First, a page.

How Colombia’s return to glyphosate fumigation could trigger unrest, clashes

It seems Colombia’s drug policy is trapped in a maze. President Juan Manuel Santos’ government stirred up controversy earlier this month when it announced that it would return to fumigation of coca crops using glyphosate after abandoning the policy last year. Even though the government is planning on a more targeted, manual approach, using glyphosate is already unpopular among farmers and could incite community unrest, possibly even clashes, with security forces.

As part of a new tack in addressing the problem of illicit crops in Colombia, the Santos administration dropped aerial spraying with the US Monsanto-patented glyphosate chemical in October, 2015. But an increase in land area under coca cultivation pushed the Santos government to restart the program. The idea is for special forces accompanied by the military to de-mine the area and eradicate coca crops manually using on-the-ground sprayers as opposed to dumping the white powdery chemical out of planes.

Opposition leaders are criticizing the restart. Conservative and Inspector General Alejandro Ordoñez called Santos’ policy “contradictory” after last year’s suspension and said negotiators in Havana, Cuba have already agreed on a voluntary strategy. Many farmers are convinced glyphosate is the reason for their once-fertile land turning fallow. Farmers and residents of communities that have experienced aerial spraying told The Viscerealist that the government’s method had ruined land and that cancer incidence was up. The World Health Organization last year told the world that glyphosate was “probably carcinogenic.” Just this month, a separate panel said it was not. Santos’ move to suspend spraying was supposed to go hand-in-hand with jump-starting a crop substitution plan that would give Colombian farmers an income alternative to the lucrative coca. That program is delayed in large part because the funds aren’t there to support it yet, a source close to the program said.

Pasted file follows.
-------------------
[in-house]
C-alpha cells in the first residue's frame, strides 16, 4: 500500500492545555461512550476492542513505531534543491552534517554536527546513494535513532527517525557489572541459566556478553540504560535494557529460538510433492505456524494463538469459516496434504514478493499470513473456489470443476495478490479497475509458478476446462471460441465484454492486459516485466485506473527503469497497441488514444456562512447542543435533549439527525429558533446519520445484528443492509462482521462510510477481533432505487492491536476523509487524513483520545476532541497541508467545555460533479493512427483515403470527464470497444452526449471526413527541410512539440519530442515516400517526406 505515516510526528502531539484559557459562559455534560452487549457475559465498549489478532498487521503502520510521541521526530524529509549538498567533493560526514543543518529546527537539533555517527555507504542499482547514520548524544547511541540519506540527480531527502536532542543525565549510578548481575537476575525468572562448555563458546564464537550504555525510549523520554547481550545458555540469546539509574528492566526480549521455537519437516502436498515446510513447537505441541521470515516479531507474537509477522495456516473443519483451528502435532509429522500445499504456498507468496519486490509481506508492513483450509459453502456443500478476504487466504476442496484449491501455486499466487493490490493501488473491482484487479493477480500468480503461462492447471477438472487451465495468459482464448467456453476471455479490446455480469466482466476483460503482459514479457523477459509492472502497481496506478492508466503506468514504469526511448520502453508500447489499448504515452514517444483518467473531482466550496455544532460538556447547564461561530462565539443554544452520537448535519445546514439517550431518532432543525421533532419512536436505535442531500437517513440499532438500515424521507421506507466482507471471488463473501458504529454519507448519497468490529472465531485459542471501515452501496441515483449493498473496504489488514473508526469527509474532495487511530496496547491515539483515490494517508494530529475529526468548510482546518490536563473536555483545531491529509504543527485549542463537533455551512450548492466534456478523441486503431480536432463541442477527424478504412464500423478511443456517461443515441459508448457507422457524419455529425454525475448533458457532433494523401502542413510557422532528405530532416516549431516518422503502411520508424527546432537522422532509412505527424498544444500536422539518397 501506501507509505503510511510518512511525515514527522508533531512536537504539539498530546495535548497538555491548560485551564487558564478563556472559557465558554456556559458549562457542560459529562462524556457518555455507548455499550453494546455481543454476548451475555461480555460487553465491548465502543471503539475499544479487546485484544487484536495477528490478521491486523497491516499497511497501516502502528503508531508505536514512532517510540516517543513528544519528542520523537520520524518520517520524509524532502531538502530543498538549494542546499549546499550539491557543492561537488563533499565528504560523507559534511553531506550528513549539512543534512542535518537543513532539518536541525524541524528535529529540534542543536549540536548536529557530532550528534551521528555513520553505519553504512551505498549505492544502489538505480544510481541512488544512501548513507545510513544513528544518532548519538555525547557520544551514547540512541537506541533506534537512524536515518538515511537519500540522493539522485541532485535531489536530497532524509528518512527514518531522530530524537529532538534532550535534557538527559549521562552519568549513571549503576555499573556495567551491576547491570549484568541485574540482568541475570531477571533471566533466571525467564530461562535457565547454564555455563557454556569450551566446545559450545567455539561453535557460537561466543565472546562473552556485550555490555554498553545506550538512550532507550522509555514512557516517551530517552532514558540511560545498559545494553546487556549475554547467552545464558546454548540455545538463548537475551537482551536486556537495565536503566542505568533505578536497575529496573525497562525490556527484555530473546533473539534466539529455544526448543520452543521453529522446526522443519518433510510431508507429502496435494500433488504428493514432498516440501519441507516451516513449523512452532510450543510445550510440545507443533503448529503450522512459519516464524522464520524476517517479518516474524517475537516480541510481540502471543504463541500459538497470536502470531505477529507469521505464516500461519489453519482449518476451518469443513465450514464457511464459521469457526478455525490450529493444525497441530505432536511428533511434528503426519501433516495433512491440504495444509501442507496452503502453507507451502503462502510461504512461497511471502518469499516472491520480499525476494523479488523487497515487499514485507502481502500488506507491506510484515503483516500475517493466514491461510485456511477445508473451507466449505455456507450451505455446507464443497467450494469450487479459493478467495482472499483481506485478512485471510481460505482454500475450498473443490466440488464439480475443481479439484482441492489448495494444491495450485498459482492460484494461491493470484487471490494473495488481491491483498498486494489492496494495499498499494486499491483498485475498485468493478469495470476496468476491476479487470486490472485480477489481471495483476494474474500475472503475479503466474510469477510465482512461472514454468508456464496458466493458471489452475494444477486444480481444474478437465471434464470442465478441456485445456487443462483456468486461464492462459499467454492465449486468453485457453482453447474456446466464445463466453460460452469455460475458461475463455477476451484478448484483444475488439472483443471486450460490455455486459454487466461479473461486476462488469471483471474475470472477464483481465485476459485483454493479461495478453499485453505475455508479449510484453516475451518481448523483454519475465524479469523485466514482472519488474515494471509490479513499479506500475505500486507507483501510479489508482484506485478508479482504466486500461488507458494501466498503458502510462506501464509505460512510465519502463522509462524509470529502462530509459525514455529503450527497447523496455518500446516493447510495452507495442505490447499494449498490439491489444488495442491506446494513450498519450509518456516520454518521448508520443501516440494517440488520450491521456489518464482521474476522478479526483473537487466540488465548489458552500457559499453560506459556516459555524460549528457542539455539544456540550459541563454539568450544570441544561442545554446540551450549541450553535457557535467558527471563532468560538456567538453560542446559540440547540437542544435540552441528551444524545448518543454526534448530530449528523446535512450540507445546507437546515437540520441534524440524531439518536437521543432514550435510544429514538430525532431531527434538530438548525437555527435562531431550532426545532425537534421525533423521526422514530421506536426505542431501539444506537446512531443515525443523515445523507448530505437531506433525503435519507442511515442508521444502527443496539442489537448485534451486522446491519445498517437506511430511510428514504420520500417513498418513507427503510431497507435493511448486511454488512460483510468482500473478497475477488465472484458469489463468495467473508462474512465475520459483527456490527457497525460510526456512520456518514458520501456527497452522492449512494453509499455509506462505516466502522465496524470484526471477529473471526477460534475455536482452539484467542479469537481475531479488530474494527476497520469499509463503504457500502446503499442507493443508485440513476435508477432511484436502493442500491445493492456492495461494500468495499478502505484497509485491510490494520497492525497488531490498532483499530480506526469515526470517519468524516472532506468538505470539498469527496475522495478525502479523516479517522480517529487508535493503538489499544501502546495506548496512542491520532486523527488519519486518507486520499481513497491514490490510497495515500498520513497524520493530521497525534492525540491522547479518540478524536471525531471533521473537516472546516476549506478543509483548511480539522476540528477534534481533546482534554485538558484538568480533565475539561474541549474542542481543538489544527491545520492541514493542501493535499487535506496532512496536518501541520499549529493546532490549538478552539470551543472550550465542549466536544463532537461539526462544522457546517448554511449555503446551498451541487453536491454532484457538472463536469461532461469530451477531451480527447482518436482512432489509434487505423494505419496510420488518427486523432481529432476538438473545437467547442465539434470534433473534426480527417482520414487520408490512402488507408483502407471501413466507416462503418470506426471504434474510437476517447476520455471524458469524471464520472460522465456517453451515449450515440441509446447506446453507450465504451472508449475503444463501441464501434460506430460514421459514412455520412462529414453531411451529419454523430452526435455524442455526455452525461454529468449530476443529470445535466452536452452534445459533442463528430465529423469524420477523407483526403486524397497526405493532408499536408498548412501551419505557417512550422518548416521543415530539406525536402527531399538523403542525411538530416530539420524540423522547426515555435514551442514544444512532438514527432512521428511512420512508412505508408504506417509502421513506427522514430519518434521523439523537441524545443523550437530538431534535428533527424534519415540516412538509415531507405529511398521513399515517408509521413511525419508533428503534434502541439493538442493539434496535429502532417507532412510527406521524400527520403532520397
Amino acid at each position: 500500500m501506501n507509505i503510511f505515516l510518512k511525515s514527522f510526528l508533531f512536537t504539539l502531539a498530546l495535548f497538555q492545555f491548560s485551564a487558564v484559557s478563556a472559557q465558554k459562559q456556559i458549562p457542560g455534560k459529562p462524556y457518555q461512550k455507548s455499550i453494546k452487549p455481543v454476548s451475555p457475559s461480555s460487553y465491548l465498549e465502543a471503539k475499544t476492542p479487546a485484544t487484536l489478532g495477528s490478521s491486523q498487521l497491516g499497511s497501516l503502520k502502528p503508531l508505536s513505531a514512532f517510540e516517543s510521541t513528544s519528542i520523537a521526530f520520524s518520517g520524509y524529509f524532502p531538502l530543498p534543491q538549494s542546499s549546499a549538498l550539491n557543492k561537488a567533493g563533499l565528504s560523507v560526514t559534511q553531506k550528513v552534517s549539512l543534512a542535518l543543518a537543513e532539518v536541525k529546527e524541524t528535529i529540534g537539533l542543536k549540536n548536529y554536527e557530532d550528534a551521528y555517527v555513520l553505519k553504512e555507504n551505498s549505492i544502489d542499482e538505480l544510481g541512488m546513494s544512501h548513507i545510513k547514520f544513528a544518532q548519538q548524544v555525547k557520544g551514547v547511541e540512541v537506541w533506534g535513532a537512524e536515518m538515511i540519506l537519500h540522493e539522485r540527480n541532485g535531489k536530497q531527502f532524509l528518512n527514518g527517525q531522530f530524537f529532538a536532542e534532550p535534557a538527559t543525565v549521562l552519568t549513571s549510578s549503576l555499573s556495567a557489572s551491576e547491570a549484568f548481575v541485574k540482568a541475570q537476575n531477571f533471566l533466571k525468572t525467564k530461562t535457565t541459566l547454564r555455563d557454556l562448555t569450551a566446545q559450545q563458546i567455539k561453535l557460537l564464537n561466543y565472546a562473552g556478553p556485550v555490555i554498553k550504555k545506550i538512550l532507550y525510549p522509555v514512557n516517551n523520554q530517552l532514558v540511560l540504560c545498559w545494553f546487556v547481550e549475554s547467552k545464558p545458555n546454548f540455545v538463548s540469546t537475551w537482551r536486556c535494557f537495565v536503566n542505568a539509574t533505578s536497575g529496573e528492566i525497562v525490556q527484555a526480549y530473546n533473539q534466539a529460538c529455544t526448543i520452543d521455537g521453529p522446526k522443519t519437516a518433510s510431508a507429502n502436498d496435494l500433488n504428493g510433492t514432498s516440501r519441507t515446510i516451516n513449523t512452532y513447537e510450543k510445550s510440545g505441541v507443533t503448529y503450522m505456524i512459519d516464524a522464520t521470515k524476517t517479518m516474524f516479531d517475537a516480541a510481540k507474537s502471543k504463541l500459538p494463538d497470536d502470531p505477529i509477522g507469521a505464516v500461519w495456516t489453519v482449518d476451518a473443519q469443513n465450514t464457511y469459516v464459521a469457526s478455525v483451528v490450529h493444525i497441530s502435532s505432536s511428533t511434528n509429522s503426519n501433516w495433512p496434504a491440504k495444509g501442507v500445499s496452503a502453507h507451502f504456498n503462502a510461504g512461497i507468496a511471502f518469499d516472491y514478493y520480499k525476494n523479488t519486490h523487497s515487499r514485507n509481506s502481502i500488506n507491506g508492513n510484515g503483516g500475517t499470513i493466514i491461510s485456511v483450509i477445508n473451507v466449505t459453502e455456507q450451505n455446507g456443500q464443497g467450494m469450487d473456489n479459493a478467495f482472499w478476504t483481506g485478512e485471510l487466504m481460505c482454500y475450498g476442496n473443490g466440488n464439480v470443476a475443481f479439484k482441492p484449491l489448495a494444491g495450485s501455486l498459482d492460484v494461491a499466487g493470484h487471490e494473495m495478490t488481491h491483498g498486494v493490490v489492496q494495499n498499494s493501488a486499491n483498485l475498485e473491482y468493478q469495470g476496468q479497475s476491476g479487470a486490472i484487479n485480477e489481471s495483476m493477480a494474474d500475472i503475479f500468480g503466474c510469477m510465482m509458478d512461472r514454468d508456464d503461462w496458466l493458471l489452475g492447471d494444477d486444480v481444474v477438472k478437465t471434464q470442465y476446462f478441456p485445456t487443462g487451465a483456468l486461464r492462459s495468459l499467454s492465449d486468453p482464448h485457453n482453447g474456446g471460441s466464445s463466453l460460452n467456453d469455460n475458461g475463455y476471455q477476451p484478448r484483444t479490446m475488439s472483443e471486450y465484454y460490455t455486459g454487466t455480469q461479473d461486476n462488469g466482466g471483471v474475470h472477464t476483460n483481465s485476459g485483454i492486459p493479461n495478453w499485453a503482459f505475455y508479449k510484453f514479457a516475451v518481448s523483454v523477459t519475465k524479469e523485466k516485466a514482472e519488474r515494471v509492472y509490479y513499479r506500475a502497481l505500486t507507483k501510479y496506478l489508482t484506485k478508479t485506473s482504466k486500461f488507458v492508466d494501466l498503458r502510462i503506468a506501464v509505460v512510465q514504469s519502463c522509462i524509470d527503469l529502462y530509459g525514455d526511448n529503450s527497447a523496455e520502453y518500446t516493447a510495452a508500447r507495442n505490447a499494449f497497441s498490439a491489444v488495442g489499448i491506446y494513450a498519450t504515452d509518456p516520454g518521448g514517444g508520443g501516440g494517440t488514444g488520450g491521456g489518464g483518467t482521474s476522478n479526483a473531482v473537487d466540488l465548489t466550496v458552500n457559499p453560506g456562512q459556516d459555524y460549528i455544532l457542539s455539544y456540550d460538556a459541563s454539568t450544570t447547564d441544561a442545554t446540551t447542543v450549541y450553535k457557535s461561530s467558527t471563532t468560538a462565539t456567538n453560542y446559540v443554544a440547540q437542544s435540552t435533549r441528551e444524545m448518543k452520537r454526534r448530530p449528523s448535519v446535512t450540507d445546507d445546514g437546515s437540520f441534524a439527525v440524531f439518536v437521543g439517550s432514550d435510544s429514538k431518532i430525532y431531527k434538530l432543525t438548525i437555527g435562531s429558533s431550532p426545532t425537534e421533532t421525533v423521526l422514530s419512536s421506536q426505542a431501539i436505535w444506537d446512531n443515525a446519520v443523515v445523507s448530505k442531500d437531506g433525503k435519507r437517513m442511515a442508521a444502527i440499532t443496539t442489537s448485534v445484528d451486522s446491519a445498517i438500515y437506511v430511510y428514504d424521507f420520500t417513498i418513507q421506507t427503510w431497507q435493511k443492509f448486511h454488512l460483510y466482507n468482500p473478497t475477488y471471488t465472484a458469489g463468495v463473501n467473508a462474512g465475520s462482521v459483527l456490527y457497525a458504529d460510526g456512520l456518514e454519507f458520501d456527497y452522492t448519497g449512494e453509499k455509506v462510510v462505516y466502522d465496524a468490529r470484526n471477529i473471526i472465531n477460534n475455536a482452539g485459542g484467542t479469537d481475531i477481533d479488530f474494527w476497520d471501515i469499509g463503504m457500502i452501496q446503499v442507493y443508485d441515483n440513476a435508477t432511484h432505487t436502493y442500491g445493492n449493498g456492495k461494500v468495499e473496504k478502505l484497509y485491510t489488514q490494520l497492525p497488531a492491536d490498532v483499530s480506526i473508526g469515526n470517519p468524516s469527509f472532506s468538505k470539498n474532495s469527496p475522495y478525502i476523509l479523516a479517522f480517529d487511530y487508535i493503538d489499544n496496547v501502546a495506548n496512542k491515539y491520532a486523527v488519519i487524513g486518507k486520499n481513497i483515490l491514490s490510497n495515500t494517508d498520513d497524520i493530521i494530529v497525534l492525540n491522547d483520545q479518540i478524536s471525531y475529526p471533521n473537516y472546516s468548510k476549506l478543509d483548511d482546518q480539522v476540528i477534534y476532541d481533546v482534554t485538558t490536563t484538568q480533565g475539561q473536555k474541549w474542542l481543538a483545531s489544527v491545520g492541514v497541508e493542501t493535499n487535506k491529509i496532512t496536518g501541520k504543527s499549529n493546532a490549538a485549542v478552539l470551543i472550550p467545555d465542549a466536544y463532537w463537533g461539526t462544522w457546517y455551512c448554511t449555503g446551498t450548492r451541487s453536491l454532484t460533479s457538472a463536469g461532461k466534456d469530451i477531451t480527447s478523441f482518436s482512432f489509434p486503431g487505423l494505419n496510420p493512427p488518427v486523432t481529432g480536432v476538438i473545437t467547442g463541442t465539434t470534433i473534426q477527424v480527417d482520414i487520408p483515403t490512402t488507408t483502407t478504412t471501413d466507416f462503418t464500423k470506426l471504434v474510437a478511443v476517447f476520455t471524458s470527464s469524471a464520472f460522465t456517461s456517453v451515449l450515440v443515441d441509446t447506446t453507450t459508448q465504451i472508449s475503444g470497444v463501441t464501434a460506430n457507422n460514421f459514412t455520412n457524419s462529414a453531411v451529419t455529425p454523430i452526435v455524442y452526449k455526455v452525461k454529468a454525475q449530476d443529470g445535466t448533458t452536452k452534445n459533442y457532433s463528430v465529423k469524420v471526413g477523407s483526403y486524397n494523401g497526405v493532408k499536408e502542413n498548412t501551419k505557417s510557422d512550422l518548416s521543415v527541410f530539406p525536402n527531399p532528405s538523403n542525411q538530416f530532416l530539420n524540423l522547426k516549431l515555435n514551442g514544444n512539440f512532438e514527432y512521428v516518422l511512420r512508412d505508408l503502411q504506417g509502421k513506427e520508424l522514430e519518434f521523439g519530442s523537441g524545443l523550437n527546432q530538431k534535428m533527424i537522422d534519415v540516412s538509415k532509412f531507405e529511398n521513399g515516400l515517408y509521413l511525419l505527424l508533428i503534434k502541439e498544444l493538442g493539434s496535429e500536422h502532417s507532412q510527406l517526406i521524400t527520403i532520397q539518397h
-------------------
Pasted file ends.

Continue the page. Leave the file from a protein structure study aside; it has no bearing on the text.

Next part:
One worry with a return to manual glyphosate fumigation, write former director of Drug Policy for Colombia’s Ministry of Justice Julian Wilches and former advisor for the Ministry of Defense’s Anti-narcotics Policy Daniel M. Rico, is that implementing manual eradication would be costly, dangerous and would only beat back illicit crops in the short term. If uncoupled with a deeper, long-term solution for crop substitution, there’s a risk Santos’ spending on manual spraying will get squandered on a no-results outcome. Impoverished farmers, who often turn to coca out of desperation, want economic alternatives to the crop. Politically, any program using glyphosate to eradicate coca is already widely unpopular in farming communities in regions like Catatumbo and Putumayo, where much of the country’s coca is harvested. Farmers in Catatumbo and Putumayo warn there would be protests, maybe even clashes with police and military forces, if the government returns to fumigating their crops.

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